News / Europe

    French Muslim Shoppers Demand Halal Foods

    Lisa Bryant
    LIVRY GARGAN, France - The Islamic fasting month of Ramadan is underway, and in France it underscores the growing influence of Muslim shoppers. In the Paris suburb of Livry Gargan supermarkets and manufacturers are scrambling to meet the demand for halal products that meet Muslim dietary laws.

    At Cora supermarket in Livry-Gargan, a multi-ethnic, working-class suburb north of Paris, one aisle gets extra attention.  It offers halal products, those sanctioned under Muslim dietary laws.  From milk, spices and candies, to frozen lasagna and hamburger meat, there is plenty of choice.

    Fatima Assani, 39, a mother of two and native of Morocco says she usually makes a special soup for Ramadan.  Her family also serves briks, a North African pastry, and oriental cakes.  She says she usually finds what she needs at Cora.

    Like Assani, many of France's estimated five million Muslims are increasingly choosing halal foods.  Officials estimate the country's halal market is growing about 10 to 15 percent a year. Abbas Bendali, head of the Paris-based Solis market research firm, says Ramadan is the peak month for halal sales, generating about $430 million in business.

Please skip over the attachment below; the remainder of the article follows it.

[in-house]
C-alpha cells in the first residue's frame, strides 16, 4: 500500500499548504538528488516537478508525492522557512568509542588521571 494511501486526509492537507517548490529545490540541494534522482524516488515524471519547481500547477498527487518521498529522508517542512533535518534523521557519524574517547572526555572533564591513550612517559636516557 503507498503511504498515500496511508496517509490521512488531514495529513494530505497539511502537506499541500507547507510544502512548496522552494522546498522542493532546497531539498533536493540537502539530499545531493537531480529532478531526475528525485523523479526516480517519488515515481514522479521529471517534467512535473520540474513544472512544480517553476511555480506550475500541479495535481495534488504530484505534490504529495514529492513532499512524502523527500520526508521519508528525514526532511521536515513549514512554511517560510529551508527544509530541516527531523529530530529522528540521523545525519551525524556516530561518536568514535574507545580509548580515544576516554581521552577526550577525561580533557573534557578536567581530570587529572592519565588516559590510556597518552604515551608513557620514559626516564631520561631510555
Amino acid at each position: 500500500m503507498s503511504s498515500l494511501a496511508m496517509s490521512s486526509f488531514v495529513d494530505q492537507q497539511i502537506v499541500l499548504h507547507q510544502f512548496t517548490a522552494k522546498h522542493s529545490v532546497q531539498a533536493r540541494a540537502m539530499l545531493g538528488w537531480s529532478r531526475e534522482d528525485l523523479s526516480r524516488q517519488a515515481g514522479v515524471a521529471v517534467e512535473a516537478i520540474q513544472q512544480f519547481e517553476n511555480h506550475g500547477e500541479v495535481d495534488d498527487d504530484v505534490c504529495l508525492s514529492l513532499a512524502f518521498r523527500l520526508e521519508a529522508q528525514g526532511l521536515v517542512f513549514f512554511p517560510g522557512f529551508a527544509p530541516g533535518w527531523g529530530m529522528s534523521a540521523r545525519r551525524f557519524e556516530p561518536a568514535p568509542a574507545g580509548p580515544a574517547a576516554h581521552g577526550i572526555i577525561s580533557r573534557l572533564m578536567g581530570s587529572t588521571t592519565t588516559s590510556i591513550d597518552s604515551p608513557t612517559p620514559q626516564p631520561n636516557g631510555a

Bendali says big suppliers and supermarkets are scrambling to meet this Ramadan demand, offering lots of halal products and promotions during Ramadan.

    For example, a Ramadan leading halal meat brand, Isla Delice, launched a national TV campaign for the first time.  Supermarkets like Cora also have Ramadan halal promotions.

    For Ramadan, 30-year-old business executive Mounira Ben Maamar is interested in buying a traditional French delicacy, foie gras.  However, there is now a halal version.